5 Conclusions
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In this paper, a novel method is proposed to calculate ALWC based on measurements of a three-wavelength humidified nephelometer system. Two critical relationships are required in this method. One is the relationship between Va(dry) and measurements of the “dry” nephelometer. Another one is the relationship between Vg(RH) and f(RH). The ALWC can be calculated from the estimated Va(dry) and Vg(RH).

Previous studies have shown that an approximate proportional relationship exists between Va(dry) and corresponding σsp, especially for fine particles (particle diameter less than 1 µm). However, PNSD and other factors still have significant influences on this proportional relationship. It is difficult to directly estimate Va(dry) from measured σsp. In this paper, a random forest predictor from machine learning procedure is used to estimate Va(dry) based on measurements of a three-wavelength nephelometer. This random forest predictor is trained based on historical datasets of PNSD and BC from several field campaigns conducted on the NCP. This method is then validated using measurements from the Wangdu campaign. The square of correlation coefficient between measured and estimated Va(dry) of PM10 and PM2.5 are 0.96 and 0.997, respectively.

The relationship between Vg(RH) and f(RH) is investigated in Sect. 3 by conducting a simulative experiment. It is found that the complicated relationship between Vg(RH) and f(RH) can be disentangled by using a lookup table, and parameters required in the lookup table can be directly calculated from measurements of a three-wavelength humidified nephelometer system. Given that the Va(dry) can be estimated from a three-wavelength “dry” nephelometer, the ambient ALWC can be estimated from measurements of a three-wavelength humidified nephelometer system in conjunction with measured ambient RH. We have conducted the comparison between ambient ALWC calculated from ISORROPIA and ambient ALWC calculated from measurements of the humidified nephelometer system. The square of correlation coefficient between them is 0.92, and most of the points lie within or nearby 30 % relative difference lines. The slope and intercept are 1.14 and 8.6 µm3 cm−3, respectively. Overall, a good agreement is achieved between ambient ALWC calculated from measurements of the humidified nephelometer system and ISORROPIA thermodynamic model.

Results introduced in this research have bridged the gap between f(RH) and Vg(RH). The advantage of using measurements of a humidified nephelometer system to estimate ALWC is that this technique has a fast response time and can provide continuous measurements of the changing ambient conditions. The new method proposed in this research will facilitate the real-time monitoring of the ambient ALWC and further our understanding of roles of ALWC in atmospheric chemistry, secondary aerosol formation and climate change.

Data availability
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Data availability. 

The data used in this study are available from the corresponding author upon request (zcs@pku.edu.cn).

Appendix A: Abbreviations
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RH relative humidity
PM2.5 particulate matter with aerodynamic diameter of less than 2.5 µm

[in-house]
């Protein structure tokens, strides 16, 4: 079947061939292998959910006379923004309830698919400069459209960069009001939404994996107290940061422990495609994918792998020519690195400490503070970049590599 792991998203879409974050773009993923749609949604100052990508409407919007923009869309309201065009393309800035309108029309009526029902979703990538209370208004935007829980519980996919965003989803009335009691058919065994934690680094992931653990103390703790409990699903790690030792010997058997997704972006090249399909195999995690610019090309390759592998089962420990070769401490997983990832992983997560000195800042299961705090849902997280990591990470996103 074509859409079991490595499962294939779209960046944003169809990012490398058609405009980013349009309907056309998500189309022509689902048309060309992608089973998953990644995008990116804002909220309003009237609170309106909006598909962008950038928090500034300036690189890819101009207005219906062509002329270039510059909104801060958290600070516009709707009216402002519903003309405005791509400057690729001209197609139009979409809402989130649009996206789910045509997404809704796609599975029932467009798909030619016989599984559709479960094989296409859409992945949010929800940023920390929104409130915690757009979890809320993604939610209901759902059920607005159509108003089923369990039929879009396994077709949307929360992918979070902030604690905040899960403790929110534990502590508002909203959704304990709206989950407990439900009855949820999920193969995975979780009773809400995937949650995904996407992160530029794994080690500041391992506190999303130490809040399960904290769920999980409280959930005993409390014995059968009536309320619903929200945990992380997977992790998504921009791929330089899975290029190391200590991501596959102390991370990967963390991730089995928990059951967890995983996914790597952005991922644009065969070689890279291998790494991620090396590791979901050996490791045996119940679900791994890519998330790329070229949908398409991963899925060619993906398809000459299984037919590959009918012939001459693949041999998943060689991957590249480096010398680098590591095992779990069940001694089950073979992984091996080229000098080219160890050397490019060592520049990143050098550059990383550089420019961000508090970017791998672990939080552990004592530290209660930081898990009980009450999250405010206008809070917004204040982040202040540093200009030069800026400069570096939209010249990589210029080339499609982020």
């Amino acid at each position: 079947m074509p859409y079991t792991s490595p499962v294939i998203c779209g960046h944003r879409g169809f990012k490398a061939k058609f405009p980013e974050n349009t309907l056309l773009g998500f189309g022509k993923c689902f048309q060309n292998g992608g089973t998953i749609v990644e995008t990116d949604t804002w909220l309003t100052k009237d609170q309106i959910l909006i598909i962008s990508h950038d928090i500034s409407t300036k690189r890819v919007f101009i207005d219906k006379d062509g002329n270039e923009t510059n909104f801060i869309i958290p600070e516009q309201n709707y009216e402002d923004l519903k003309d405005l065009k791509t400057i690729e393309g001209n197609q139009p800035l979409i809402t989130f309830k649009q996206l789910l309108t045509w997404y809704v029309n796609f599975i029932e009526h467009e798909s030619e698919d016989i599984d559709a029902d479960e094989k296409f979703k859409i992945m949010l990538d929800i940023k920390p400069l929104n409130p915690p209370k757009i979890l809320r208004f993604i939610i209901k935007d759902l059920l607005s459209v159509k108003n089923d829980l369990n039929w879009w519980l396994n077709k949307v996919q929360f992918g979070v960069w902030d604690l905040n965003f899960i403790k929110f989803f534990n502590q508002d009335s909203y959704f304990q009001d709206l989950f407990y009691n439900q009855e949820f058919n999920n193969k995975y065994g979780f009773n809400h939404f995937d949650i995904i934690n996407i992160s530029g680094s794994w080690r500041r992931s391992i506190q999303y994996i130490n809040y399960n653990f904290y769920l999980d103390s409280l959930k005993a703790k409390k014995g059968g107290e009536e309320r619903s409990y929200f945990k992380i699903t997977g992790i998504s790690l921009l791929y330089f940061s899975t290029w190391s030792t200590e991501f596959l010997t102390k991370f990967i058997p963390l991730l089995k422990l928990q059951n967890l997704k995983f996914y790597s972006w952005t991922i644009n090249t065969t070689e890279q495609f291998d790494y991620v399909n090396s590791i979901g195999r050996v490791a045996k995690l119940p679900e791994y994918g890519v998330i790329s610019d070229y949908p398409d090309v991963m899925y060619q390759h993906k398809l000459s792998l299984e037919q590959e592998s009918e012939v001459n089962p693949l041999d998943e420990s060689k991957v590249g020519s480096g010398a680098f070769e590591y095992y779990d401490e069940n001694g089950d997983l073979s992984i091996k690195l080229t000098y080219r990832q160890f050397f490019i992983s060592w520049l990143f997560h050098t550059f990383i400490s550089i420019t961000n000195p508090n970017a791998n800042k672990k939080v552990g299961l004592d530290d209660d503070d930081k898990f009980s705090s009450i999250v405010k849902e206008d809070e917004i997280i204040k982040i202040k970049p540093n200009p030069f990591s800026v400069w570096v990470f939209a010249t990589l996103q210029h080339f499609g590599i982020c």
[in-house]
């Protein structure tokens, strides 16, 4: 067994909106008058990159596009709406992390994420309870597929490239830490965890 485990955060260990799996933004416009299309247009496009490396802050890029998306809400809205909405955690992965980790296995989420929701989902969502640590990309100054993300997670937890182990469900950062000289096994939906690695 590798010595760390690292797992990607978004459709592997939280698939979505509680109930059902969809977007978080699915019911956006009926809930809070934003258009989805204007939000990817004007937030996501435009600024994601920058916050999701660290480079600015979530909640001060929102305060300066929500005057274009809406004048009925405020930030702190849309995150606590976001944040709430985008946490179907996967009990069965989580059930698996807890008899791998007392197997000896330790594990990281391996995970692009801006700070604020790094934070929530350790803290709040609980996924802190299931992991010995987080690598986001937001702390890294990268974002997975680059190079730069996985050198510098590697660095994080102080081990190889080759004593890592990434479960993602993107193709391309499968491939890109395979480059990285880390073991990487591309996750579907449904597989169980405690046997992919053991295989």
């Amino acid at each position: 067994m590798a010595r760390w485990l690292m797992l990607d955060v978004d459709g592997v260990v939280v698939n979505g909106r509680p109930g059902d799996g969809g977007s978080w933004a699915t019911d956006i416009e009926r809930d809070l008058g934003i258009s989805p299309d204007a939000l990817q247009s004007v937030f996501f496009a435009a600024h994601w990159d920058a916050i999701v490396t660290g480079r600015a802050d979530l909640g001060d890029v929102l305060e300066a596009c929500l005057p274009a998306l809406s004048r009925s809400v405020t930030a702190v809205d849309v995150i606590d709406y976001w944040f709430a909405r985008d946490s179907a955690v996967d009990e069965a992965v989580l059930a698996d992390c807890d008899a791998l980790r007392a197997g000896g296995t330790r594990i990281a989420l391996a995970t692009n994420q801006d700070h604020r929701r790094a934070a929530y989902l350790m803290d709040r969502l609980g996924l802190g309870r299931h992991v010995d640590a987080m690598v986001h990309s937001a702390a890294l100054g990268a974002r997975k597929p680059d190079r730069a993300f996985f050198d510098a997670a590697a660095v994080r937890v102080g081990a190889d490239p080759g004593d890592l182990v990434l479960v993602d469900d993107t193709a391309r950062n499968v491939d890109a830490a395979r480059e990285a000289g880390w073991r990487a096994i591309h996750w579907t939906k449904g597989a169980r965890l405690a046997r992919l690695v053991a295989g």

PM10 particulate matter with aerodynamic diameter of less than 10 µm
f(RH) aerosol light scattering enhancement factor at 550 nm
ALWC aerosol liquid water content: volume concentrations of water in ambient aerosols
Va(dry) total volume of ambient aerosol particles in dry state
Vg(RH) aerosol volume enhancement factor due to water uptake
NCP North China Plain
HTDMA humidified tandem differential mobility analyser system
PNSD particle number size distribution
BC black carbon
g(RH) hygroscopic growth factor
APS Aerodynamic Particle Sizer
SMPS scanning mobility particle size spectrometer
σsp aerosol light scattering coefficient
σbsp aerosol back scattering coefficient
σext aerosol extinction coefficient
RVsp σsp(550 nm) Va(dry)
F1 to F6 referred as to five field campaigns listed in Table 1
D1 PNSD, BC and nephelometer measurements from F2, F4 and F5
Supplement
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Supplement. 

The supplement related to this article is available online at: https://doi.org/10.5194/amt-11-2967-2018-supplement.

Competing interests
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Competing interests. 

The authors declare that they have no conflict of interest.

Acknowledgements
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Acknowledgements. 

This work is supported by the National Natural Science Foundation of China (41590872 and 41505107), the National Key R&D Program of China (2016YFC020000: Task 5) and the National Research Program for Key Issues in Air Pollution Control (DQGG0103).

Edited by: Mingjin Tang
Reviewed by: three anonymous referees

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Aerosol water has become an important topic recently because of its implications for multiphase secondary aerosol formation during severe haze events in Asia. This is a timely paper on this topic; a novel method is proposed to calculate ambient aerosol liquid water contents based only on measurements of a three-wavelength humidified nephelometer system. The advantage of this method is that this technique can provide continuous measurements of the changing ambient conditions.
Aerosol water has become an important topic recently because of its implications for multiphase...